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Honorary degree citation to Norman E. Borlaug (Doctor of Science)
You grew up on a small farm in Iowa and attended a one-room schoolhouse. The Depression and the Dust Bowl devastated that proud agrarian region - but it was a devastation that helped inspire your life's work. You studied at the University of Minnesota, where you were a champion wrestler and from which institution you received a doctorate in microbiology. After a short stint with the Dupont Company you joined the International Maize and Wheat Center, outside of Mexico City, where you began a long career of public service. Your commitment was by no means simply scientific; you helped to organize the incredibly successful Mexican Little League baseball program.
In 1970 you received the Nobel Peace Prize, one of only a handful of Americans to have been so honored, for helping to "provide bread for a hungry world." The prize particularly recognized the work you had done in developing a new strain of disease-resistant, high-yield wheat, for use in Mexico and later in India, Pakistan, and other parts of the developing world - work that would become a lifelong devotion to helping the poor and the hungry everywhere.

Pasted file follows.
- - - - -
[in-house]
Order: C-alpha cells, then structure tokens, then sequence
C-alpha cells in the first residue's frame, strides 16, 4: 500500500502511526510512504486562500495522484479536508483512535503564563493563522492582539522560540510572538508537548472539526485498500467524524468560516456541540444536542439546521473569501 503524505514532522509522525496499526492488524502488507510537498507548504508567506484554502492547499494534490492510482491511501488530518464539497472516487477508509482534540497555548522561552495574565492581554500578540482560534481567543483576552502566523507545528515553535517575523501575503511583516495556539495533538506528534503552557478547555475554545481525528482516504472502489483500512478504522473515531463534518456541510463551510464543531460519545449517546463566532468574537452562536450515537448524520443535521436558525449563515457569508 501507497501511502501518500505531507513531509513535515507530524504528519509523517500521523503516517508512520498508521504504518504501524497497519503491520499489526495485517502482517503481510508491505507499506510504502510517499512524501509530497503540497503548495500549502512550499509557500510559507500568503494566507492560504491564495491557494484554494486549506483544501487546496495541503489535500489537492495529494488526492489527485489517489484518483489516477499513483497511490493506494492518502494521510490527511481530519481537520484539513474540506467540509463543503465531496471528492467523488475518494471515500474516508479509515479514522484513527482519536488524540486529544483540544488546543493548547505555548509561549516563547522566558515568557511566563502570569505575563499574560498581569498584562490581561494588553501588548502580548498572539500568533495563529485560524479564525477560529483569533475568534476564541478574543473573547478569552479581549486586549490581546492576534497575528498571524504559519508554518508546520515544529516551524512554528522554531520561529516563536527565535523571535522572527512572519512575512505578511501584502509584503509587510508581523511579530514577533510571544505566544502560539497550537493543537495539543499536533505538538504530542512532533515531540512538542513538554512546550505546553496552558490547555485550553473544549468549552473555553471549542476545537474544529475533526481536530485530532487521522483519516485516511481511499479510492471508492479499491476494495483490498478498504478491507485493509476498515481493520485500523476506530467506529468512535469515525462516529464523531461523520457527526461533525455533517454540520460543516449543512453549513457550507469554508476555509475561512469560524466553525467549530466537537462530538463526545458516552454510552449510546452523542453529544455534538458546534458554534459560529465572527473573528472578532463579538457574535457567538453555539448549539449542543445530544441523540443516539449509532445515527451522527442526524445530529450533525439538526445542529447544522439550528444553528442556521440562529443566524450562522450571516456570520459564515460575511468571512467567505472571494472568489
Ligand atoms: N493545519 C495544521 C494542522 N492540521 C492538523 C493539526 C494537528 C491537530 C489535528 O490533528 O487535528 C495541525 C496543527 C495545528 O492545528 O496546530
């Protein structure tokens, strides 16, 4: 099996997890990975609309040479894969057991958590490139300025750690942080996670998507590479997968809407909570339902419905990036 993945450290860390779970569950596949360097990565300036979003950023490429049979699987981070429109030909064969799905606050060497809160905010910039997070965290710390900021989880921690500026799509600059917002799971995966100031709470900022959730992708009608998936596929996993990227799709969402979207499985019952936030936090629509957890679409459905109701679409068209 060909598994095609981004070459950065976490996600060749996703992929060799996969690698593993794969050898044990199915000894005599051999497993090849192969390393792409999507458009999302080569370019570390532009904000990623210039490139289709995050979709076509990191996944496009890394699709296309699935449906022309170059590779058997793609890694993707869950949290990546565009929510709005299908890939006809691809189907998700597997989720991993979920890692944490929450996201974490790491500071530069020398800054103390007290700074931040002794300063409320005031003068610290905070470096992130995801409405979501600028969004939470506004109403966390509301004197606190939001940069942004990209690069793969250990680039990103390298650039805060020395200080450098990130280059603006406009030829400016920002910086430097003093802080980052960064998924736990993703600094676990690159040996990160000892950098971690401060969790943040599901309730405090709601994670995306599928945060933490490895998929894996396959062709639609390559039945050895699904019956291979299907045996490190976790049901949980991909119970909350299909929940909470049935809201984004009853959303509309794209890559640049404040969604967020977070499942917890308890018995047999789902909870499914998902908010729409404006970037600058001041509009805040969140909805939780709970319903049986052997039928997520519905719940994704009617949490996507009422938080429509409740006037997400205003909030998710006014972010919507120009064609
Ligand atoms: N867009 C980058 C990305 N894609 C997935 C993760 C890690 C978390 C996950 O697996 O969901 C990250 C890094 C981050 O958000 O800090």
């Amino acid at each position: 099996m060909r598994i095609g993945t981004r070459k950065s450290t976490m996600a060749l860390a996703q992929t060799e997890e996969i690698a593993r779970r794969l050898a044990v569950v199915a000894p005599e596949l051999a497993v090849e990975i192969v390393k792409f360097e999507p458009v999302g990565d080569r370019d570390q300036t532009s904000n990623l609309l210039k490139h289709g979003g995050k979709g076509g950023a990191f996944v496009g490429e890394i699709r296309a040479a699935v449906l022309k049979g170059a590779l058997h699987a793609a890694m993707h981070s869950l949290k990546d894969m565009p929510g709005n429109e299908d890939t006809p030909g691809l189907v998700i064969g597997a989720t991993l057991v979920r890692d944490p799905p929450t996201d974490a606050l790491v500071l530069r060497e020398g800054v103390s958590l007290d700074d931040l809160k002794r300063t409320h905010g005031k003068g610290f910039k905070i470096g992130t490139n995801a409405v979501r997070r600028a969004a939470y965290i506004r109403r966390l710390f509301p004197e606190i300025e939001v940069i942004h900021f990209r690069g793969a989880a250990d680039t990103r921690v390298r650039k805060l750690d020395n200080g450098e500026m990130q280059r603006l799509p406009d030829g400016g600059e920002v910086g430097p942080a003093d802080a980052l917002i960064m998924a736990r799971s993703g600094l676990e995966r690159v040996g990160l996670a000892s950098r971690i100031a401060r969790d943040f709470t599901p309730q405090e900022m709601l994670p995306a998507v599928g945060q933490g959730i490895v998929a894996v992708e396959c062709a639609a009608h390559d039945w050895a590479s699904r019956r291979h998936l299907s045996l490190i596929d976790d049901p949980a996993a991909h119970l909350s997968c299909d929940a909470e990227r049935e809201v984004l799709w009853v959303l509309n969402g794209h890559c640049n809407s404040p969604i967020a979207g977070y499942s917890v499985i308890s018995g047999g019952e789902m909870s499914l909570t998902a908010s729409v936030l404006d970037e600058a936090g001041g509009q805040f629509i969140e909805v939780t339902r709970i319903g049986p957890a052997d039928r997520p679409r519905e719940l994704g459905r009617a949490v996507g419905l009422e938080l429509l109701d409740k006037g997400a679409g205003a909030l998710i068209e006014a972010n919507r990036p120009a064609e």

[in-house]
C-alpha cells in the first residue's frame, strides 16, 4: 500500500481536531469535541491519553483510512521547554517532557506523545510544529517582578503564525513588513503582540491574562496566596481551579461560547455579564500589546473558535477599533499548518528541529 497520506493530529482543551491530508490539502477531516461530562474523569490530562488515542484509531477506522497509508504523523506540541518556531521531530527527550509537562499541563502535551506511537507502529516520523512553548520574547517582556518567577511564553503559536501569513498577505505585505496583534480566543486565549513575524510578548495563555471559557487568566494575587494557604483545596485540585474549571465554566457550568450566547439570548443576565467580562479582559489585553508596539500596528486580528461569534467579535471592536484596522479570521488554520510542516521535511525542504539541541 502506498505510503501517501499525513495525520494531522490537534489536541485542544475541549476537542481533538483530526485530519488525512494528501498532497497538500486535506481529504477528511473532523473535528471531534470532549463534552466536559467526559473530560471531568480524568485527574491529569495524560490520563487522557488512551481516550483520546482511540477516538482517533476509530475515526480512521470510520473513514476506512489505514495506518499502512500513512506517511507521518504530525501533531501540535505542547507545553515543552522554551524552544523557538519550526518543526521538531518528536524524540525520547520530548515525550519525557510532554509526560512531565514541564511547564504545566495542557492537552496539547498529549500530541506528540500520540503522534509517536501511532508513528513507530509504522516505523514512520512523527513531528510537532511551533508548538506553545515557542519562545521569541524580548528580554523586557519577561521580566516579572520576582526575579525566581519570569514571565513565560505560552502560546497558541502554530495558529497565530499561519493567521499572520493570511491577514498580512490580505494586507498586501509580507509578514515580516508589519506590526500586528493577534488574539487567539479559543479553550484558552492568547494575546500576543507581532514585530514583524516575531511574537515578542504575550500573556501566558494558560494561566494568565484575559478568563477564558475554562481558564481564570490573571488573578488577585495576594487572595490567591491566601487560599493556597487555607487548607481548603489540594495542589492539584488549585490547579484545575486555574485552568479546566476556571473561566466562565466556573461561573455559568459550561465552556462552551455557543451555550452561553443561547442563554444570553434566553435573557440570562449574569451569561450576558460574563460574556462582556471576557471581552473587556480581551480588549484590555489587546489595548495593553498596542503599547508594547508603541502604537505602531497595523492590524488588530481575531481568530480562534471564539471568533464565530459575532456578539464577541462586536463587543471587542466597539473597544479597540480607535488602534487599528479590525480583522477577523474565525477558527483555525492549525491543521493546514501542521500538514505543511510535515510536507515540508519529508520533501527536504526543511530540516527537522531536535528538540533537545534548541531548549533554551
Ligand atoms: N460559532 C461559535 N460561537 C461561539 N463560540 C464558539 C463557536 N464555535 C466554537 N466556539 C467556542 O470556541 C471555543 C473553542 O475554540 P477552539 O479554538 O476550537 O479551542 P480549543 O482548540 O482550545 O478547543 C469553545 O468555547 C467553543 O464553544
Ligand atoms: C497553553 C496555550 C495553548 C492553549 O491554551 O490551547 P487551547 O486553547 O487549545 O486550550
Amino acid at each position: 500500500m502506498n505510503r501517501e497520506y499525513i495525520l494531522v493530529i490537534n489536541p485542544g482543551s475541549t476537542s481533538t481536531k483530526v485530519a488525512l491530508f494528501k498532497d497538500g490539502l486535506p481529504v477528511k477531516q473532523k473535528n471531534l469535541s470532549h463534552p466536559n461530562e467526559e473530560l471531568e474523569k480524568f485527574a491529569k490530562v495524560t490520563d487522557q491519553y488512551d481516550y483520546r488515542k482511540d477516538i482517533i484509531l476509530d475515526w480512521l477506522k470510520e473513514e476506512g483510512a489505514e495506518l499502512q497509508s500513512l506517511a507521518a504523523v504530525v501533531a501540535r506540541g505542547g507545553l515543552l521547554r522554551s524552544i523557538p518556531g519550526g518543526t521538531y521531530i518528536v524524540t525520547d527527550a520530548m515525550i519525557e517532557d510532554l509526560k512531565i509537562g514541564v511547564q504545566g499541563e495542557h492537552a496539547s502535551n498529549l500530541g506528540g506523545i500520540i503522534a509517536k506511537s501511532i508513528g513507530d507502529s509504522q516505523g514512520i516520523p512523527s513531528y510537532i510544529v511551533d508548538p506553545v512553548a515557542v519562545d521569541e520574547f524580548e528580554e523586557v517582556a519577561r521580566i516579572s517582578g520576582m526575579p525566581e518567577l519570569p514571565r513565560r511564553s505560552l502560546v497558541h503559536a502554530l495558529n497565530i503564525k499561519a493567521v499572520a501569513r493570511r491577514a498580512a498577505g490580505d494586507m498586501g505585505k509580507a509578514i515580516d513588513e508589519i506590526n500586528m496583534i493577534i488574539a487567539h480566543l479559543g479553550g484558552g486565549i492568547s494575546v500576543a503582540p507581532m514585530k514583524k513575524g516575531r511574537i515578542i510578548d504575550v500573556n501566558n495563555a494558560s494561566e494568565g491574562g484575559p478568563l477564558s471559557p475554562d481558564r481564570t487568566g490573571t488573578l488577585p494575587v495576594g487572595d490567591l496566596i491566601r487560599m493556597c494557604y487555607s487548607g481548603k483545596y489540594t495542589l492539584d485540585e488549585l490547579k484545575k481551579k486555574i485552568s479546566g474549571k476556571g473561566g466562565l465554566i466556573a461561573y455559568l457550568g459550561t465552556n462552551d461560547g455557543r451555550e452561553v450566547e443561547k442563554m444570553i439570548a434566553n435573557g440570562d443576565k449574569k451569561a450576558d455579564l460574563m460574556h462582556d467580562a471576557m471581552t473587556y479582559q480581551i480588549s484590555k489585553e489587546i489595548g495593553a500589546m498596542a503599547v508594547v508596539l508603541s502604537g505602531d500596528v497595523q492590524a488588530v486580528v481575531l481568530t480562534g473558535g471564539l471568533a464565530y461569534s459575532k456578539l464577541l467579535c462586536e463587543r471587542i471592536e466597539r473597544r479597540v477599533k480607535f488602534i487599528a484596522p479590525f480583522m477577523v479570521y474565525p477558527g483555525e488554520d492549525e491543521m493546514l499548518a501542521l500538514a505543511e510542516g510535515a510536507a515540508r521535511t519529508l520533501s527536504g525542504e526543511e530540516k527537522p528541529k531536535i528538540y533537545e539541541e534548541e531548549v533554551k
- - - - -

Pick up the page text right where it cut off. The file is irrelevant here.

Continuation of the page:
As a champion of new methods of agriculture and new strains of crops, you have enabled countries around the globe to feed their growing populations. And, today, you continue to focus your special efforts on raising the productivity of sub-Saharan Africa.
It is in recognition of all that you have done that Dartmouth is delighted to bestow upon you the degree Doctor of Science.
- James Wright
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